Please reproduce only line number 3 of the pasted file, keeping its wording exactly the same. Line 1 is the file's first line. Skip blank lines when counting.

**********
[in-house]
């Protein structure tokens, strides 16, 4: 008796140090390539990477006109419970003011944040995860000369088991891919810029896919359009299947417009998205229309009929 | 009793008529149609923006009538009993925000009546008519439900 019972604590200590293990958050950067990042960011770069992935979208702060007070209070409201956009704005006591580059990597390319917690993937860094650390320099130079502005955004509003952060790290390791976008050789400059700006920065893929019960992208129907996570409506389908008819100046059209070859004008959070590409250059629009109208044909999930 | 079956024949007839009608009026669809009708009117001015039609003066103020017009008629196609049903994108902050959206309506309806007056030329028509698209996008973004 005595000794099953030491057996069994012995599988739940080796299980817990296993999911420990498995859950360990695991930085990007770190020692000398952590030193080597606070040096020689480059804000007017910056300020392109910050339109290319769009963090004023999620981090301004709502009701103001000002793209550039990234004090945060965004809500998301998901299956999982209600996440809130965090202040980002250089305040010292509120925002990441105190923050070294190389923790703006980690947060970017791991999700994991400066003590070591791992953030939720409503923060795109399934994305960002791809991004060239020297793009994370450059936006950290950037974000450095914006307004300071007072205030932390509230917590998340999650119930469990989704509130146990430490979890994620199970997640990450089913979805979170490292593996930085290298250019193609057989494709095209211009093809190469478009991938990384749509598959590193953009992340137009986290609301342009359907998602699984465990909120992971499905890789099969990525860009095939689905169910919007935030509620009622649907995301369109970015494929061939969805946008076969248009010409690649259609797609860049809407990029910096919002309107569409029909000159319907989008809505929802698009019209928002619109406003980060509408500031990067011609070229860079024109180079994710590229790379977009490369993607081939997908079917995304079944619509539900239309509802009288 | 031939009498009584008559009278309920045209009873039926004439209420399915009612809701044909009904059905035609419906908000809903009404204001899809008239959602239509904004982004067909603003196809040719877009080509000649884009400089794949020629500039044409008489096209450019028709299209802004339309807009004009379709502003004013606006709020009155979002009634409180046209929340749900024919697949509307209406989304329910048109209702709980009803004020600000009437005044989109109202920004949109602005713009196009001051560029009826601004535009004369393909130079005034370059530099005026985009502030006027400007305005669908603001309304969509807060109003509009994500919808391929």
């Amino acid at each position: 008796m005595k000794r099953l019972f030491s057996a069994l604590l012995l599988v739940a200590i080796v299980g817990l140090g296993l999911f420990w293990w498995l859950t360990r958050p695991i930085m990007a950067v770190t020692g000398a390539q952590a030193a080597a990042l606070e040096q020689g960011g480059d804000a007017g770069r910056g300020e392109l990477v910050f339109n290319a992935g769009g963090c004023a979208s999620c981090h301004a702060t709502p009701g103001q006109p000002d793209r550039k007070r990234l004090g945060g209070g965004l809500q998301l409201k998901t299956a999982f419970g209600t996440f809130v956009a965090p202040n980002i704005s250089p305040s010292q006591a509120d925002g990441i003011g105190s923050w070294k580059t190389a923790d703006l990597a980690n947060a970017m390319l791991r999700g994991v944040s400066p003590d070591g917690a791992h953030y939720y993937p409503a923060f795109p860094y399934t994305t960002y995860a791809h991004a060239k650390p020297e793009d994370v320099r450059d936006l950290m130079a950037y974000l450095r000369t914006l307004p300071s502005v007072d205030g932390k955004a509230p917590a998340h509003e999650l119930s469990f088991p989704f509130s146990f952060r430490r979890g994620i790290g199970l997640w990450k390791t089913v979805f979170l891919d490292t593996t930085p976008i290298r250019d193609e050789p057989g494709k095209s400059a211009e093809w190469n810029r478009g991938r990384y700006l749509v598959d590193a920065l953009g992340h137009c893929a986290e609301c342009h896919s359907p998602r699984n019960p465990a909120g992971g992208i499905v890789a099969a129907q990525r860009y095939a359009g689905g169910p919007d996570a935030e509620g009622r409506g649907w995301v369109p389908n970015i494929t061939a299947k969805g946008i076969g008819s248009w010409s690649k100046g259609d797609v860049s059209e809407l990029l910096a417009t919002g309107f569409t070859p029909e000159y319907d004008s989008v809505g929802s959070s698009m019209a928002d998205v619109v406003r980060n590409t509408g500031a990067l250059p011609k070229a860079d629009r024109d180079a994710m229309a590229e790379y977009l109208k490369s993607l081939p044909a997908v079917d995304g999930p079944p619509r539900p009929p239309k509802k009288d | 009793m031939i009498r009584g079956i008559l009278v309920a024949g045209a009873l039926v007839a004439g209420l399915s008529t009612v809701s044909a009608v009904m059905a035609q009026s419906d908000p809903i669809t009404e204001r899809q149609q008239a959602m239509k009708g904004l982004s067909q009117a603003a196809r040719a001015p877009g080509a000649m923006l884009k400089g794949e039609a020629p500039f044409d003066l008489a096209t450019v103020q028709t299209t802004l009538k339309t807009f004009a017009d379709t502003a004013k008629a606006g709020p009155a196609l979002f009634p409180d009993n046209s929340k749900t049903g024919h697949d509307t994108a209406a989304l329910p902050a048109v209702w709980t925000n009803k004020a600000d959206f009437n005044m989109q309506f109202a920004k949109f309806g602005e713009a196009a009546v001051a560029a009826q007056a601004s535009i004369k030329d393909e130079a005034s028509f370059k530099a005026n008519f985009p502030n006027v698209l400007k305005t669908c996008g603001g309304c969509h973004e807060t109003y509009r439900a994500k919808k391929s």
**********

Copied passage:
């Amino acid at each position: 008796m005595k000794r099953l019972f030491s057996a069994l604590l012995l599988v739940a200590i080796v299980g817990l140090g296993l999911f420990w293990w498995l859950t360990r958050p695991i930085m990007a950067v770190t020692g000398a390539q952590a030193a080597a990042l606070e040096q020689g960011g480059d804000a007017g770069r910056g300020e392109l990477v910050f339109n290319a992935g769009g963090c004023a979208s999620c981090h301004a702060t709502p009701g103001q006109p000002d793209r550039k007070r990234l004090g945060g209070g965004l809500q998301l409201k998901t299956a999982f419970g209600t996440f809130v956009a965090p202040n980002i704005s250089p305040s010292q006591a509120d925002g990441i003011g105190s923050w070294k580059t190389a923790d703006l990597a980690n947060a970017m390319l791991r999700g994991v944040s400066p003590d070591g917690a791992h953030y939720y993937p409503a923060f795109p860094y399934t994305t960002y995860a791809h991004a060239k650390p020297e793009d994370v320099r450059d936006l950290m130079a950037y974000l450095r000369t914006l307004p300071s502005v007072d205030g932390k955004a509230p917590a998340h509003e999650l119930s469990f088991p989704f509130s146990f952060r430490r979890g994620i790290g199970l997640w990450k390791t089913v979805f979170l891919d490292t593996t930085p976008i290298r250019d193609e050789p057989g494709k095209s400059a211009e093809w190469n810029r478009g991938r990384y700006l749509v598959d590193a920065l953009g992340h137009c893929a986290e609301c342009h896919s359907p998602r699984n019960p465990a909120g992971g992208i499905v890789a099969a129907q990525r860009y095939a359009g689905g169910p919007d996570a935030e509620g009622r409506g649907w995301v369109p389908n970015i494929t061939a299947k969805g946008i076969g008819s248009w010409s690649k100046g259609d797609v860049s059209e809407l990029l910096a417009t919002g309107f569409t070859p029909e000159y319907d004008s989008v809505g929802s959070s698009m019209a928002d998205v619109v406003r980060n590409t509408g500031a990067l250059p011609k070229a860079d629009r024109d180079a994710m229309a590229e790379y977009l109208k490369s993607l081939p044909a997908v079917d995304g999930p079944p619509r539900p009929p239309k509802k009288d | 009793m031939i009498r009584g079956i008559l009278v309920a024949g045209a009873l039926v007839a004439g209420l399915s008529t009612v809701s044909a009608v009904m059905a035609q009026s419906d908000p809903i669809t009404e204001r899809q149609q008239a959602m239509k009708g904004l982004s067909q009117a603003a196809r040719a001015p877009g080509a000649m923006l884009k400089g794949e039609a020629p500039f044409d003066l008489a096209t450019v103020q028709t299209t802004l009538k339309t807009f004009a017009d379709t502003a004013k008629a606006g709020p009155a196609l979002f009634p409180d009993n046209s929340k749900t049903g024919h697949d509307t994108a209406a989304l329910p902050a048109v209702w709980t925000n009803k004020a600000d959206f009437n005044m989109q309506f109202a920004k949109f309806g602005e713009a196009a009546v001051a560029a009826q007056a601004s535009i004369k030329d393909e130079a005034s028509f370059k530099a005026n008519f985009p502030n006027v698209l400007k305005t669908c996008g603001g309304c969509h973004e807060t109003y509009r439900a994500k919808k391929s």